Saturday, April 17, 2010

To Maine and Back

OK, now I KNOW it's adult-onset ADD. Almost missed my plane back to Kentucky -- but that's (almost) the end of the story. To start at the beginning...

Saturday, 10 April -- Keeneland to Louisville.
I drove up to Louisville after the races at Keeneland. My flight was early Sunday morning and I didn't want to drive to Louisville very early, and I didn't want Barry to have to drive me up and pick me up in Louisville, so I decided to stay overnight. No problem -- except for the teenagers who kept going in and out of the motel from 11PM to 2:30AM and listening to the door bang every time they went out and came back in -- probably every 2 minutes for all that time. It really wasn't their fault the door banged when it shut, but it was still annoying and cost me a good night's sleep.

Sunday, 11 April -- Louisville to Manchester to Westbrook, and meeting Miss Garnet.
The flight was uneventful, never had to leave Concourse A at Detroit, so what saved me a bit of worry. BUT, (See the DTW map) I came in at gate A-60 (1 on the Google Earth pic) and my flight to Manchester was leaving at gate A-9 (2 on the pic), and the Concourse is about a mile long, and I only had about 15 minutes before boarding. Anyway, when I got to A-9, I was told the flight was leaving from A-28 (3 on the pic) and was delayed 30 minutes. Whew, I'd have time to grab a bite to eat. But no, as I was leaving the area, the attendant announced that the flight had moved to gate A-68 (4 on the pic). Well, this time I got smart and took the electric tram -- it was after all about 3/4 of a mile to walk. And to think that I was taking off across from the gate I came into. Oh well, I could use the exercise.

When I arrived in Manchester, I got my rental car at Enterprise, the ONLY place I'll EVER rent cars -- fantastic customer service, great prices -- drove to Westbrook, and checked into the motel. Maureen brought the kids over about 5, and we spent some time together, meeting Garnet -- whom I have taken to calling "Miss Garnet" -- no idea why, but it sounds so Southern. We went to Denny's for dinner -- actually breakfast, and watched Gannon ogle the waitress as she ran the rolling sweeper over the carpet. He LOVES pretty girls with wheels. He will need to marry a model with a Ferrari, or will have an auto mechanic's shop with those girlie calendars all over the place.

Monday, 12 April. Grandchildren, lunch with Stacey, Bobby, and Josh.
We met my niece and grand-nephew at Applebee's in South Portland for lunch. Stacey had Bobby just a week before Maureen had Garnet, so we were there with four adults, a toddler, and two infants. Didn't faze the server one little bit (she got a good tip, too), and all three kids were good as gold!  I had the asiago steak, which was good, but not exceptional, still was a fair value for the price.

After lunch, I went for Gannon's 15 month checkup, where he scooted around like a house afire. In the examining room, after the nurse was done with the initial checkup part, he played with the stool, watching the wheels and casters for about half an hour. Even after the doctor came in, Gannon still played with the stool, occasionally bumping the doctor, who didn't mind in the least bit. I was impressed with him and the thoroughness of the exam. Maureen's got a good one there.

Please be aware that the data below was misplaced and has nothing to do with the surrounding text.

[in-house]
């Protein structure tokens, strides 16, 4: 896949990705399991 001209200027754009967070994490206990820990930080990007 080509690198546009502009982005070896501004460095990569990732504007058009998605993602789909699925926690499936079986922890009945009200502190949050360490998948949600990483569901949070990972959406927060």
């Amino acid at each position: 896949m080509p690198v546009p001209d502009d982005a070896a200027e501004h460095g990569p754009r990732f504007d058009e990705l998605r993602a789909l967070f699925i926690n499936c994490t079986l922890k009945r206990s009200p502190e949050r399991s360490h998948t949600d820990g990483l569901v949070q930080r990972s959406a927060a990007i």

After that, we just kind of drove around, eventually ending up in one of my favorite places, Pine Point in Scarboro. I was seeking clam cakes, but none of the places that sell them (at which I will eat, anyway) were open, so we just enjoyed the beach from the car -- it was very windy and we didn't want to take the kids out in that.

We then stopped at Len Libby's candy store on US Rte 1 in Scarboro.  The chocolates there are to die for -- expensive (most run $20+ per pound), but they're SOOO good.  I especially love the cashew clusters.  Gannon apparently wasn't too impressed with the 2,000 pound "Chocolate Moose" (in the background of the picture) but I was!

Later, I was able to sneak Maureen into the motel pool -- well actually, the gal on the counter didn't really mind. We enjoyed the hot tub and pool for about an hour, which was great, because Maureen's back spasms began again just after Garnet's delivery, so the hot tub was a real pleasure. Plus I think we both slept well because of it.

Tuesday, 13 April. Going to Waterville.

Today was going to be busy. We had at least six things to do in Waterville, and really could have added several more things to the list, but time was limited. I had to meet with my realtor and the guy who is buying my Waterville house, to finally get the whole payment mess settled (no need to go into that). It got settled, and to MY satisfaction. Now I don't think I'll have any more problems getting paid what I'm owed each month. While I was in the meeting, Maureen and the kids visited with her best friend from high school, Dawna, and her 2+ kids, and I joined them when I finished.  The boys played very well with Gannon, especially Ethan, the older son, who is SO smart, and SO mature.  Uriah did fine sharing his toys with little rug-rat, Gannon, too.

After a nice visit with Dawna (Matt was just headed back to work after lunch, so we got to see him, too), we headed for Oakland and Messalonskee Middle School where we said hi to Mark, Jon, Tracy, Diane, Angela, Anna, Bobbi, Nancy, Holly, Mary, Christine, Marshalyn (yeah, we sang our old junior high school song as a duet to Maureen's cringing ears), Linda, Rick, Scott and Alison (who has lost so much weight she's only half here -- GREAT JOB, Alison)! I FINALLY got to thank Blair personally for all the help he was when we were packing to move here. We couldn't have made the move without his help. It was great to see the former colleagues again and to be able to show off two grandchildren.